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94 Figure 10-11. Reinforced turf material (left) and dog-bone specimen in tensile test jig (right). engineered aggregate concept is to be transitioned into a passing through the material permitted larger particles to be fieldable system. used with negligible decrease in accuracy. 10.4. Modeling Effort 10.4.1.2. Size Distributions The modeling effort sought to replicate the important behav- Section 10.3.1 discussed the particle size variation of the iors of the engineered aggregate arrestor system concept. engineered aggregate, which followed a bounded normal dis- The aggregate and turf simulations were conducted using tribution. This normal distribution was important to repli- the EDEM software, which is a DEM code, as discussed in cate in EDEM because it affects the packing density and the Section 10.2.1. void ratio of the particles. As such, all aggregate simulations used the same normal distribution regardless of size scaling. The turf material was represented using uniformly sized 10.4.1. Particle Sizes and Shapes particles in EDEM. 10.4.1.1. Size Selection In the DEM method, the model particles are often larger 10.4.1.3. Shapes than the actual real-world particles. Because DEM modeling The average maximum-to-minimum diameter ratio of the is a numerical method, various levels of fidelity are possible. aggregate was 1.24, which is close to that of a perfect sphere High fidelity simulations will use a large number of smaller (1.0). As such, all aggregate particles were modeled as simple particles, while low fidelity simulations use a reduced number spheres. The irregularities in shape were essentially accounted of larger particles. If the particles chosen are too large, accu- for through the coefficient of rolling friction for the aggre- racy suffers. Conversely, if the particles are too small, simula- gate, which is discussed further in Section 9.4.2.1. tion times rapidly increase to impractical levels. The general goal for such models is to select a particle size that gives suffi- 10.4.2. Calibration to Physical Tests cient accuracy while keeping simulation times short. During the course of the model development and calibration, The aggregate and turf models were calibrated to match the care was taken to select particle sizes that struck the right bal- physical tests as closely as possible. Properties of density, par- ance of accuracy and time efficiency. For the aggregate models, ticle size distribution, and so on were simply entered into the particle diameters were as small as 0.348 in. (the actual aggre- software. However, the particle interaction properties of the gate size) and as large as 2 in. in diameter. The size required for aggregate and particle bonding properties of the turf required good accuracy was highly dependent on the size of the tire or iterative determination. This section briefly summarizes the structure that was interacting with the material. Larger wheels outcome of the long calibration process.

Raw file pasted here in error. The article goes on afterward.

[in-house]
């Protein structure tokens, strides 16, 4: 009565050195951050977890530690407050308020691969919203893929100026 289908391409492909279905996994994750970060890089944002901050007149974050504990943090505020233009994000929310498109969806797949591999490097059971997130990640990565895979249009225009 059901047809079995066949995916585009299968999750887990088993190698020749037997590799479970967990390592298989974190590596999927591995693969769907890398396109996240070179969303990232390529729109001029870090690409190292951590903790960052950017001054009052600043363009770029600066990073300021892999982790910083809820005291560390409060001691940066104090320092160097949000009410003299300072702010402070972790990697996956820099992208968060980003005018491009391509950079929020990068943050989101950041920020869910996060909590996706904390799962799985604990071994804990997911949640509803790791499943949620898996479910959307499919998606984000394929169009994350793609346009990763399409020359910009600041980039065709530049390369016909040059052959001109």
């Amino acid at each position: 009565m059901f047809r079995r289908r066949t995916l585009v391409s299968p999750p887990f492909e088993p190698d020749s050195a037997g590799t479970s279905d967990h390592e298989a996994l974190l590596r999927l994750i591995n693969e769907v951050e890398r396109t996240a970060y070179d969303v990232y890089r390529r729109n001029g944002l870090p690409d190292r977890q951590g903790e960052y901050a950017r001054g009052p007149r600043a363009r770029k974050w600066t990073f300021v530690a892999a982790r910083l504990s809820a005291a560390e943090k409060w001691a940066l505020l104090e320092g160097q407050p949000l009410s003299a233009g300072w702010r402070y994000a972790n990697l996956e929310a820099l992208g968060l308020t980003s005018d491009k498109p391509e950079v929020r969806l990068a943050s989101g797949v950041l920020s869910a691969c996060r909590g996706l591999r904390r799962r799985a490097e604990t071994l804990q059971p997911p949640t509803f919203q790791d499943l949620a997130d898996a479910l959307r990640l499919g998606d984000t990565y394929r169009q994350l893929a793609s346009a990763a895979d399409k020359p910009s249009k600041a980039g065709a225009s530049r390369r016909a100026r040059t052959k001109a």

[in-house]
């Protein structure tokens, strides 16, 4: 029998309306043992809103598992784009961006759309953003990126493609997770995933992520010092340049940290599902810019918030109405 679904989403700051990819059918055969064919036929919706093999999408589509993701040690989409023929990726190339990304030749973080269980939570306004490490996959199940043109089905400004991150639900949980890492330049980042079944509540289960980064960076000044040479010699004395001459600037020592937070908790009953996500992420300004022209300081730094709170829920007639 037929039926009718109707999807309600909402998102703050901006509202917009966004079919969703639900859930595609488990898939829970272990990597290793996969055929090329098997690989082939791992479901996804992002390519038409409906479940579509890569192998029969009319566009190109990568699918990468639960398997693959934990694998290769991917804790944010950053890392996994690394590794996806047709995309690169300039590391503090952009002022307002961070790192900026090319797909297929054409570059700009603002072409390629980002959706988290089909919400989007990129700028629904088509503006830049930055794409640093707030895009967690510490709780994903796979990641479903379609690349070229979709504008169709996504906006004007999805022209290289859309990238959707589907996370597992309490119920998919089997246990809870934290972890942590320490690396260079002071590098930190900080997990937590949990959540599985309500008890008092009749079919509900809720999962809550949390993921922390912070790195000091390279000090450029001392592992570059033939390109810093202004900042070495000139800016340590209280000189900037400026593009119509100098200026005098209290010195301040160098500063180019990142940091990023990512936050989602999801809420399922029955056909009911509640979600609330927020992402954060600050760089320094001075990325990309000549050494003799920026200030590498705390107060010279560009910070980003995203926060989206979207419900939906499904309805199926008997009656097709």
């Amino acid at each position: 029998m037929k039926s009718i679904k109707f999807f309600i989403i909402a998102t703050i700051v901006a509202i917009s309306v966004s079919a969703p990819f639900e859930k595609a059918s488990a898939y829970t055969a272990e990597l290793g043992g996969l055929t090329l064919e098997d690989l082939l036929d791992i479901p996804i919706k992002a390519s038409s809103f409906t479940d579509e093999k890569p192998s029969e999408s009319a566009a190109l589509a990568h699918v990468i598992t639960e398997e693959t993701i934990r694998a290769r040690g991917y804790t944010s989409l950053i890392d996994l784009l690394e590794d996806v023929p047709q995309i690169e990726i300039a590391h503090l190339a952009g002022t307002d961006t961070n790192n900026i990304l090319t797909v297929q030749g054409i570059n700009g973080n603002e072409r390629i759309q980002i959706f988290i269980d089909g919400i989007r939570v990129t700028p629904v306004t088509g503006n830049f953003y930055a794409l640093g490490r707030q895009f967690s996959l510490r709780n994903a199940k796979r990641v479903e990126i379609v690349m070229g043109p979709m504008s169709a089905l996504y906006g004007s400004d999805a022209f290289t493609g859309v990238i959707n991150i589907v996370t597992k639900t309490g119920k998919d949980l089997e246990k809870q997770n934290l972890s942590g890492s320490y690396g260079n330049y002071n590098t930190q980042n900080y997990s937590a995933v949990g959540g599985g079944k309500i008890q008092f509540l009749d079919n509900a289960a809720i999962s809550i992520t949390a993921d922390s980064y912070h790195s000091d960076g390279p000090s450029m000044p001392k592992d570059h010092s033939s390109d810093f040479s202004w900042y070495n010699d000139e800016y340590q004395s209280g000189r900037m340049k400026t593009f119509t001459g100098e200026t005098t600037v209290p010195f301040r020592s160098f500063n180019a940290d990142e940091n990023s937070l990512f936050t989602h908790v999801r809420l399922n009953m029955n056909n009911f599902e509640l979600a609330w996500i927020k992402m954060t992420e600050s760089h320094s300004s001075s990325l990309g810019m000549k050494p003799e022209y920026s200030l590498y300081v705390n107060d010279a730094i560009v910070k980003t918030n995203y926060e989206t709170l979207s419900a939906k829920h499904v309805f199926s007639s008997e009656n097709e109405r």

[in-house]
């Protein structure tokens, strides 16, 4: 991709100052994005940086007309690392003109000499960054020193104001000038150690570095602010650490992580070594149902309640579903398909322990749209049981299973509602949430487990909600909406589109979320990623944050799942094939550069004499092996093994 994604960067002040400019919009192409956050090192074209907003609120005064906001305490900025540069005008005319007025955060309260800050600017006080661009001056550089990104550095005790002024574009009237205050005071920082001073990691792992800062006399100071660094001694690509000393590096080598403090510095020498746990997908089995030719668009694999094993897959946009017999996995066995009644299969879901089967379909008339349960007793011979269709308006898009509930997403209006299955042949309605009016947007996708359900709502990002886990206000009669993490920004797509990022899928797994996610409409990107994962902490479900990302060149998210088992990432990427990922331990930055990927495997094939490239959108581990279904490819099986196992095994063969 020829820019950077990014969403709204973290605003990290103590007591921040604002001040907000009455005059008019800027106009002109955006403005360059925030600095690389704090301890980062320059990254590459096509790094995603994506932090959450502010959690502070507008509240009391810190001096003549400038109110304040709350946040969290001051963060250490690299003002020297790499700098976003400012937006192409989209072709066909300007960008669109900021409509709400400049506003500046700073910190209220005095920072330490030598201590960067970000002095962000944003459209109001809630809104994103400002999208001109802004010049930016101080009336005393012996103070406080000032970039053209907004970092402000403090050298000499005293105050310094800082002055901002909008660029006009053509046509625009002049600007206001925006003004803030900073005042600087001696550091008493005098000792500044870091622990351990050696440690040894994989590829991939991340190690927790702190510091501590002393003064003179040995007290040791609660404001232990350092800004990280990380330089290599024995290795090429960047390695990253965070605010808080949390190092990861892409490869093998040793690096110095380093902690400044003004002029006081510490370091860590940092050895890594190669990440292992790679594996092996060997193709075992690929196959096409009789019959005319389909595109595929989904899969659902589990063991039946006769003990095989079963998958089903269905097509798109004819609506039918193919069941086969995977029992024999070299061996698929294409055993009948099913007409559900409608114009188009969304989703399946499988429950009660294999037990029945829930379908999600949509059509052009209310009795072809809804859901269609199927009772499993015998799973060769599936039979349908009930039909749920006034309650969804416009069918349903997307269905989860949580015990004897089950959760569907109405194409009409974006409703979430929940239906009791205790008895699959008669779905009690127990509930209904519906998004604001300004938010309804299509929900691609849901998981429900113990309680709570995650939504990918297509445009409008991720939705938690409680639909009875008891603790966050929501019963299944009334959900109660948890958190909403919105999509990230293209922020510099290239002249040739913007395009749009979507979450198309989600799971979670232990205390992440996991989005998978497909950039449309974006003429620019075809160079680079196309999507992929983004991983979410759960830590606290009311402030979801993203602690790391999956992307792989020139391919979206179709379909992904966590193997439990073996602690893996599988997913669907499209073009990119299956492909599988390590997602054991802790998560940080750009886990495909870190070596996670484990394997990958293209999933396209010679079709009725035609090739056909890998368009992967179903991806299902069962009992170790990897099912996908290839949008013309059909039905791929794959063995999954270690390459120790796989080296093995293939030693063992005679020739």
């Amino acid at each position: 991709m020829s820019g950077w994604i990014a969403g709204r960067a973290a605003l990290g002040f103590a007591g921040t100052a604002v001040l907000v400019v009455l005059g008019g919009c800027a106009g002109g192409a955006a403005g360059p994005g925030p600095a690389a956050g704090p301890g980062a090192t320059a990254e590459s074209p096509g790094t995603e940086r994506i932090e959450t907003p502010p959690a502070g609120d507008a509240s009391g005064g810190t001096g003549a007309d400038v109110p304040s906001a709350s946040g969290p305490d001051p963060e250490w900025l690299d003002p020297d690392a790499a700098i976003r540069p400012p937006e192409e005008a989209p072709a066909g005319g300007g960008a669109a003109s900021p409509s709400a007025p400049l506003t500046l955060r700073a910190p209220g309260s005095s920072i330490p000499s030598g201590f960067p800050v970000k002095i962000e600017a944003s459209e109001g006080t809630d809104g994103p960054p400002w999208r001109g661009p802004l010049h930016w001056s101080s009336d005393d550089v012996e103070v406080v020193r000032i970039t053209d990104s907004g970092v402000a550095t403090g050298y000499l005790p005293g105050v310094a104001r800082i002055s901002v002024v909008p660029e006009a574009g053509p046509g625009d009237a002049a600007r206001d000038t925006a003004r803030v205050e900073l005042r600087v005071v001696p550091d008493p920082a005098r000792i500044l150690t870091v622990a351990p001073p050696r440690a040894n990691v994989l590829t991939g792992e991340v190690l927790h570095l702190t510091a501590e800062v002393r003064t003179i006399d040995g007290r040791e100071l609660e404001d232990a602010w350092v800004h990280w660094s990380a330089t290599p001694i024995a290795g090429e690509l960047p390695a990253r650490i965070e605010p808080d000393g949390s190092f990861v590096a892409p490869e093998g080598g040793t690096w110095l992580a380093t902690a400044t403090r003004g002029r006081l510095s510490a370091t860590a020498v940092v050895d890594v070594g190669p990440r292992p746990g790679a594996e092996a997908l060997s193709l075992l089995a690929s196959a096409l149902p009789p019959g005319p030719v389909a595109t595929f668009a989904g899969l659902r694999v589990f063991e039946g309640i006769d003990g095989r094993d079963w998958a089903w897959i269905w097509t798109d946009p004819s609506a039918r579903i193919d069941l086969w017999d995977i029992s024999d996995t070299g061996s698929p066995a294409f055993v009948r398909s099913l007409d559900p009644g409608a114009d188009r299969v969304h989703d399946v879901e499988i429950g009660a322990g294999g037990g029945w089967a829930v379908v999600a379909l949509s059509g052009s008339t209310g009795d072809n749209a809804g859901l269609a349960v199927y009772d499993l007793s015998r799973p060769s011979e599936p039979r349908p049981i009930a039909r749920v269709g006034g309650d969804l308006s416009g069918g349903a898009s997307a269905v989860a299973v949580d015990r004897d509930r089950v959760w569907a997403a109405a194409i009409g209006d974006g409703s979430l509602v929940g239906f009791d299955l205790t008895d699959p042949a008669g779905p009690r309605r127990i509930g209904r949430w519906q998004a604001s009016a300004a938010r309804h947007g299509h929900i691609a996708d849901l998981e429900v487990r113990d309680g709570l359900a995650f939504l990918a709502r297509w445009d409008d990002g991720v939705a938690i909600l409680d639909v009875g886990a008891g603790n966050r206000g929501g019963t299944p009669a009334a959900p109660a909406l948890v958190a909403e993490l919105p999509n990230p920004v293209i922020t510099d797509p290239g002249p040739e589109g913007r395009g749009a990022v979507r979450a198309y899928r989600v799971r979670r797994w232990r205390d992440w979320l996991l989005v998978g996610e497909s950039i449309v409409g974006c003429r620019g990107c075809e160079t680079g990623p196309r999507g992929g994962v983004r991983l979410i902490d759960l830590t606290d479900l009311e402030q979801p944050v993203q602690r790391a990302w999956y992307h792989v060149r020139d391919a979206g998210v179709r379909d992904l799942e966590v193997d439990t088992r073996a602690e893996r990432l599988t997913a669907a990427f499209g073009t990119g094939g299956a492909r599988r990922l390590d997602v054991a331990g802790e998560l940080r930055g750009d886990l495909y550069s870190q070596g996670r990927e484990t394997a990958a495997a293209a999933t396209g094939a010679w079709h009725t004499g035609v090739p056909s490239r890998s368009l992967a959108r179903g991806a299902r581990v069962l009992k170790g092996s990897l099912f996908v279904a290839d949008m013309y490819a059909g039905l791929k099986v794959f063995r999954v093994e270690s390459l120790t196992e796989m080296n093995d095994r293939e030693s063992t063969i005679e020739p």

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95 10.4.2.1. Angle of Repose Figure 10-14 and Figure 10-15 show the pendulum model replicating the high-speed test. The shading indicates the rel- The angle of repose test was replicated in EDEM using a ative particle speeds as the one-wheel bogy passes through the bucket of identical size, filled with particles. The bucket was arrestor bed. Figure 10-16, by contrast, shows the compres- then removed, and the particles were allowed to fall and set- sion force on the particles, indicating the region of high load- tle into a heap (Figure 10-12). Simulations were conducted ing in front of and beneath the wheel. for several scaled particle sizes ranging from the actual size of The pendulum tests were used to calibrate two critical 0.348 in. up to 1 in. in diameter. Each model had nominally parameter sets for the aggregate: the coefficients of restitution 35K particles and 43K particle-to-particle contacts. and the coefficients of static friction. Both parameters must The coefficient of rolling friction for the aggregate was be defined for particle-to-particle and particle-to-surface determined using this method, and it was found to be depen- interactions. These interactions had a substantial effect on the dent on the particle diameter. Therefore, in all subsequent predicted loads for the pendulum strut as it passed through simulations, the coefficient of rolling friction was matched to the aggregate bed. the scaled particle size to ensure accurate results. After calibrating these parameters, the pendulum model The overall accuracy of the predicted angle of repose was matched the test results for both the high- and low-speed tests within 1/2 degree (Figure 10-13). for the dry aggregate bed. Figure 10-17 shows a graphical comparison of the simulation and test data, where the error 10.4.2.2. Hydrostatic Triaxial Tests bars indicate the scatter of the actual test data. The deviations from the true test data for the low- and high-speed tests are The hydrostatic triaxial tests were not replicated in EDEM 3.1% and 3.0%, respectively. due to software limitations. EDEM does not support deform- Recalling the speed dependence manifested during the able structure modeling or pressure load applications. Both physical tests (Figure 10-10), it was important that the aggre- of these features would be required to replicate the elastic gate model be capable of capturing this effect. It was clear membrane that surrounded the triaxial test articles and the from the calibration results in this section that the model did applied hydrostatic pressure. in fact do this with high accuracy. This lends confidence to The hydrostatic triaxial tests nevertheless revealed that the the later predictions made for even faster overrun situations, aggregate performed normally and had no unusual character- at speeds as high as 70 knots (81 mph). istics that might make the use of EDEM inappropriate. The tests also provided data for the shear modulus of the aggre- gate material, which was a parameter required in EDEM. 10.4.2.4. Turf Tests The turf tensile test was replicated in EDEM using a layer 10.4.2.3. Pendulum Tests of particles joined together with a bond contact definition (Figure 10-18). The bonded layer was then pulled apart using An EDEM model was constructed to replicate the pendu- simulated clamps at either end. The geometry of the tensile lum tests and was used to calibrate the remaining aggregate specimen is not an exact match to that of the physical tests material parameters (Figure 10-14). The pendulum strut was due to the rigid geometry limitations of EDEM. However, the simplified in the model to include only the features that inter- loaded area reflects the 8-in. wide region used in the physical acted with the aggregate in the actual test. The aggregate bed test specimens. The model had a total of 946 particles, 2,126 was 16 ft in length, 5 ft in width, and 22.5 in. in depth. The contacts, and 1,937 bonds. model bed width was less than the actual bed width (8 ft) in Figure 10-18 illustrates the tensile loading of the model order to reduce the particle count, but was still wide enough turf. The failure of the specimen is progressive, and as the turf to prevent substantial boundary effects. is stretched an increasing number of inter-particle bonds are The strut followed an arced path approximating that of the broken. The bonds were defined in terms of stiffness and fail- actual strut, with the same 1/2-diameter penetration depth into ure strength, in both normal and shear directions. Iterative the arrestor bed. The wheel was set to a constant rotation rate combinations of these four parameters were tried until the approximating the observed rotation rate of the wheel on test overall turf strength and elongation at failure matched the video. actual test specimens. Other material properties (shear mod- Several particle sizes were attempted, and an error conver- ulus, Poisson's ratio, etc.) were taken from nominal values for gence study was undertaken. It was determined that a 1.0-in. sand or the aggregate model, depending on appropriateness. particle diameter was required for the relatively small pendu- The tensile strength of the model turf was within 1% of the lum strut/wheel assembly. The particle size error was esti- test data average, while the energy absorption was within 11% mated to be less than 6%. The model had a total of 315K of the test data average. However, the spread in the test data particles and 781K particle contacts. itself was +/ 7% and 11% for these quantities, respectively.